• Posted by mjsunshine on October 23, 2009 at 10:41 am

        You are implying that I do not support the NSC because I am opposed to their forcing taxpayers to pay for their bond and improvements. Frankly, I find that offensive. I don’t have to agree with everything they do to be supportive of them. The idea that to be supportive of a person or institution you have to agree with every position that person/group takes is ludicrous.
        I reiterate: how is it “partisan” for me to be opposed to all bonds? I’m opposed to all of them, no matter who proposes them. It seems clear that you did not really focus on my post where I say that I am opposed to bonds even when the underlying projects are “worthwhile”. When municipalities stop abusing the trust that citizens are placing in them when they pass bonds, perhaps I can support them. You say that you don’t think this is going to be a “tax and spend” policy, but have any of those council members who support the NSC bond promised to find a way to cut the city budget to pay for it without a tax increase?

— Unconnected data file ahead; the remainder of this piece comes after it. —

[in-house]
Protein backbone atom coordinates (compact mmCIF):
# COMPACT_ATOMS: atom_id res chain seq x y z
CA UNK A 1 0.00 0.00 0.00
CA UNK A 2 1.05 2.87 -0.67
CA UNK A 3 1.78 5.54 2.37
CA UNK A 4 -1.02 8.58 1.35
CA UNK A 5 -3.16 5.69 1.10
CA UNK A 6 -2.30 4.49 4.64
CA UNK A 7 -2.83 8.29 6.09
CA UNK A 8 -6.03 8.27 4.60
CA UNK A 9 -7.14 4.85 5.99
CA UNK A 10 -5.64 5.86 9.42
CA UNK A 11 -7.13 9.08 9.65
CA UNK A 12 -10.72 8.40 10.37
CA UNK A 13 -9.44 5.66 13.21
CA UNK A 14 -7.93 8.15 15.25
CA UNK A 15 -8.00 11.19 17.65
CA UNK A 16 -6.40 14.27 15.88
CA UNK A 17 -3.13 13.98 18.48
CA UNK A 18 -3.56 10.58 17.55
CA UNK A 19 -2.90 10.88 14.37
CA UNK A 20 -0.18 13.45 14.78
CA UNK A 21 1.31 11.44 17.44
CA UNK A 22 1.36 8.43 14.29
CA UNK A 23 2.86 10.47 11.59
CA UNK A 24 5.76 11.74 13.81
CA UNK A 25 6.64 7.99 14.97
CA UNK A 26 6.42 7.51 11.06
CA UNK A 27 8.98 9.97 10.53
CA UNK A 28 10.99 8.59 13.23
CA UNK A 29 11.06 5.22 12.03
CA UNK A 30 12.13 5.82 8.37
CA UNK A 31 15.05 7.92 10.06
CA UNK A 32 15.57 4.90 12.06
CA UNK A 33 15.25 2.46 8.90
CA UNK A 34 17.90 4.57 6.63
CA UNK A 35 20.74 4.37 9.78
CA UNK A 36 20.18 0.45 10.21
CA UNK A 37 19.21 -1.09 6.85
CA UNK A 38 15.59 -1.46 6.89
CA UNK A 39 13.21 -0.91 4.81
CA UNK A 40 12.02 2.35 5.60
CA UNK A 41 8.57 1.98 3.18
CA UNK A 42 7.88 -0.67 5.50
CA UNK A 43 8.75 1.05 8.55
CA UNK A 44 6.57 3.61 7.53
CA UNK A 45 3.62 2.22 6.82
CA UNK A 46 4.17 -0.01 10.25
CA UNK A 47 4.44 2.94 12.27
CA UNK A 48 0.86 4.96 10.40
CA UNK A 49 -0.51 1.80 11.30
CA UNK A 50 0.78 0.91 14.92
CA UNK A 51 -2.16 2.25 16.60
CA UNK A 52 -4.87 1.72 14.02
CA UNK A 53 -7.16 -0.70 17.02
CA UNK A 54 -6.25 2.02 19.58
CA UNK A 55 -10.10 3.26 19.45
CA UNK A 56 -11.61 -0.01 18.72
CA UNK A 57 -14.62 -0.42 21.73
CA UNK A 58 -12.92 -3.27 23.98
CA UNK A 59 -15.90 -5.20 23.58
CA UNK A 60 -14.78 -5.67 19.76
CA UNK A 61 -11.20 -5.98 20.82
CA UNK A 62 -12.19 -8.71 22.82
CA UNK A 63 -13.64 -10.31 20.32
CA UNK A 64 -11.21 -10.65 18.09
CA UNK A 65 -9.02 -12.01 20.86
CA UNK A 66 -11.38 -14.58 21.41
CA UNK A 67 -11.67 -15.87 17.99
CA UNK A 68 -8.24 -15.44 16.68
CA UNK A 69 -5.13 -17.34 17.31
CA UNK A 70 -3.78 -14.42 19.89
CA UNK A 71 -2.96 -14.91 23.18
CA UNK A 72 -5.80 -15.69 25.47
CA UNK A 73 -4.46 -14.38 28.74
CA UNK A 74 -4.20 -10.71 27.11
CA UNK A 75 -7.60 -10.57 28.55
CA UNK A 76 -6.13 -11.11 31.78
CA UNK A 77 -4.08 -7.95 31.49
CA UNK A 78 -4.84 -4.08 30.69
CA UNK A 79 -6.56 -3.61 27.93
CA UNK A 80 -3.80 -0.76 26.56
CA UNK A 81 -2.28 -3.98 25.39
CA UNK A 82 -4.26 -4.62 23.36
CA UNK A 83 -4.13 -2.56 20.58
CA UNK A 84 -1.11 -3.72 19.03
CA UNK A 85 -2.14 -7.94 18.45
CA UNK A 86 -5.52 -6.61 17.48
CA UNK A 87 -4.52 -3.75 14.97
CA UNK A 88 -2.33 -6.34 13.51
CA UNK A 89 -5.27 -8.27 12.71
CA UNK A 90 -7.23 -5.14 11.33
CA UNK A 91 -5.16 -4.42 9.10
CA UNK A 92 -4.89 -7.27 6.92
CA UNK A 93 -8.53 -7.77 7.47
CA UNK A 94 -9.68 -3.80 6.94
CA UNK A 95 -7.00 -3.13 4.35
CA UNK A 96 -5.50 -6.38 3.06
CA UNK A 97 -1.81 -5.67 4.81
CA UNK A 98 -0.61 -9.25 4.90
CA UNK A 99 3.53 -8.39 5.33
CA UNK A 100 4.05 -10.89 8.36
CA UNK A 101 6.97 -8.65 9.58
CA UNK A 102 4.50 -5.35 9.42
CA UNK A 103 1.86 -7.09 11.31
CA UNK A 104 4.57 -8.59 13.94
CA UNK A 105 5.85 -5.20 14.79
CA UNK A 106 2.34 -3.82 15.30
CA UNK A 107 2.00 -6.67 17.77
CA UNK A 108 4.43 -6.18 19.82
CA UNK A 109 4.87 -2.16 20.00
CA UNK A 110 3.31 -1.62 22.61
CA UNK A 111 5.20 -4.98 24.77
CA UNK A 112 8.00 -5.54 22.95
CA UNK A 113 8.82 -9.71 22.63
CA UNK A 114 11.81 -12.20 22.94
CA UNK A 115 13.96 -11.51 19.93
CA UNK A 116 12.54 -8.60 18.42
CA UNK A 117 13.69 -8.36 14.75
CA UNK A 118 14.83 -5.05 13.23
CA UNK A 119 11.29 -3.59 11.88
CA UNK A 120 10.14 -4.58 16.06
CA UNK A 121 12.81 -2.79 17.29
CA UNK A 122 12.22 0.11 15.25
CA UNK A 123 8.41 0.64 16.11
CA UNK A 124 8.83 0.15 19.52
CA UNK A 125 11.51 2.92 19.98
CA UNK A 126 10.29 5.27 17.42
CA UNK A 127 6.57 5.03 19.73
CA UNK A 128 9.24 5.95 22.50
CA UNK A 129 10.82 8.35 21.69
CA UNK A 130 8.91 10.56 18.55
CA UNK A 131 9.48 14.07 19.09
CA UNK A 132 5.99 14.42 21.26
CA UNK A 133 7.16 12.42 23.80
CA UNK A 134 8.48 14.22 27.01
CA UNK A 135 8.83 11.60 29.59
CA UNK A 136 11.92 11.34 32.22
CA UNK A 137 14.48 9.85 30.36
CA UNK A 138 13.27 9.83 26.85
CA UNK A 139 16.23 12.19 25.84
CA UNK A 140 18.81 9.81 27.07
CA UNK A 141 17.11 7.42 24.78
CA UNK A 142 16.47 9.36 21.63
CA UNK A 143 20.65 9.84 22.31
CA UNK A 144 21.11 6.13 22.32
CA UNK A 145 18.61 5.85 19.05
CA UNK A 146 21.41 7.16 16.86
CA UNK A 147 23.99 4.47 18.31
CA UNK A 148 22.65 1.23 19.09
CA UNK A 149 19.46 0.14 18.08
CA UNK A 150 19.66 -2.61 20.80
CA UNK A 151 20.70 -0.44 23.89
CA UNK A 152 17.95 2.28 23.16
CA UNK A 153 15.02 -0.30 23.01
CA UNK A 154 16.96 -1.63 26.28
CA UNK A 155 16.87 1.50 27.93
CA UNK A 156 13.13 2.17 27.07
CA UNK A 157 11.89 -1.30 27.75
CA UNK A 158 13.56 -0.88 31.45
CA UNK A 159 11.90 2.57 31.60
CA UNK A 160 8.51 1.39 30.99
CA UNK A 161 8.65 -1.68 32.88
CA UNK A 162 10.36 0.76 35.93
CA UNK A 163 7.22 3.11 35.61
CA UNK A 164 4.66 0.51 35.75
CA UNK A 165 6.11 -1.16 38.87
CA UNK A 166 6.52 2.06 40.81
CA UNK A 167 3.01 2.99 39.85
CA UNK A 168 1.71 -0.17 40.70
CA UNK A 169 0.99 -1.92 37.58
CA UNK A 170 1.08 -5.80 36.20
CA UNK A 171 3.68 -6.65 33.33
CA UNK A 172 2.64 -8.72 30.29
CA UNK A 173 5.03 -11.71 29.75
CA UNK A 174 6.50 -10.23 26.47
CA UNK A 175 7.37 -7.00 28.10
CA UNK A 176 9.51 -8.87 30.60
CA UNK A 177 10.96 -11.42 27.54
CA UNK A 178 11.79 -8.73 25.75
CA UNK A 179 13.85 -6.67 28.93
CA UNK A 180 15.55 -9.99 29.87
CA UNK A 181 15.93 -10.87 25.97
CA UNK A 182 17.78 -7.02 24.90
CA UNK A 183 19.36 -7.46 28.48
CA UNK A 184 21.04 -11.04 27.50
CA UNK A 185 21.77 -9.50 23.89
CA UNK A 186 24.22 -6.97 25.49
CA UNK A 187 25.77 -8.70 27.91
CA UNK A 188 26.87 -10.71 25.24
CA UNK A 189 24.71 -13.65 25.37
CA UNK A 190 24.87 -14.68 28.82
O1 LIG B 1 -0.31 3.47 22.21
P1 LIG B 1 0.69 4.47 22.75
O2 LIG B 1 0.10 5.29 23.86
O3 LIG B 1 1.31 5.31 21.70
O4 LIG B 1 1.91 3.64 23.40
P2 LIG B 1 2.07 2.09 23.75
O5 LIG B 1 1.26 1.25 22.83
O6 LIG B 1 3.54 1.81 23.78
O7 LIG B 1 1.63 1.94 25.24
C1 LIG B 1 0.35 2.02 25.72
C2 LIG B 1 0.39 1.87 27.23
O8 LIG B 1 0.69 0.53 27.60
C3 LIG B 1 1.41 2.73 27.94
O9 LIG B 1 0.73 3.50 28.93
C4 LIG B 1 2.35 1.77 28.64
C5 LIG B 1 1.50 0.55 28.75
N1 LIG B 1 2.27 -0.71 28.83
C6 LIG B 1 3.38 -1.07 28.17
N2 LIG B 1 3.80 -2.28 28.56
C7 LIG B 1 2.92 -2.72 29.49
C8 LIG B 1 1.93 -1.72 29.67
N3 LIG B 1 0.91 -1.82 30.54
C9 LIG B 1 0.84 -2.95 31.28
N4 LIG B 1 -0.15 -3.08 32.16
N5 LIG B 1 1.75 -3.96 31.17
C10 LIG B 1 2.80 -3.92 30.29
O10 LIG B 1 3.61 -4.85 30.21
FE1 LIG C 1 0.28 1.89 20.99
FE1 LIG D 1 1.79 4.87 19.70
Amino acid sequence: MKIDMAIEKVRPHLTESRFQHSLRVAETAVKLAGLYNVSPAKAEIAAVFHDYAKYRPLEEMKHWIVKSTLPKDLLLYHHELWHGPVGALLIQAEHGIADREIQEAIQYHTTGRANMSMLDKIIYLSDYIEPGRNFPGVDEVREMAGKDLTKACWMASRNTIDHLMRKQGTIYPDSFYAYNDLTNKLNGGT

Additionally, I don’t really trust any of the figures you cite — least of all the economic impact numbers. As an economist with some up-close knowledge of the generation of economic impact numbers, I can assure you that there is not any “hard science” involved in them and usually the people writing those reports know what type of result they are expected to come up with. You also said this: “The city formed a public-private partnership with the non-profit 20 years ago. That saved tax-payers $1M a year for 20 years. The non-profit matches every city dollar 2 to 1, a 200% return on the city’s investment.” which doesn’t really make any sense to me at all. Are you saying the NSC has had a static operating budget of $1M a year for the last 20 years? That doesn’t make any sense. Additionally, you didn’t respond to my question about future city involvement in the operations of the NSC. Do you really think the citizens of GSO will allow the city to hand over $20 million from a bond issue and not meddle in how it is spent? I find that idea pretty incredible.

      • Posted by David Bartone on October 23, 2009 at 12:28 pm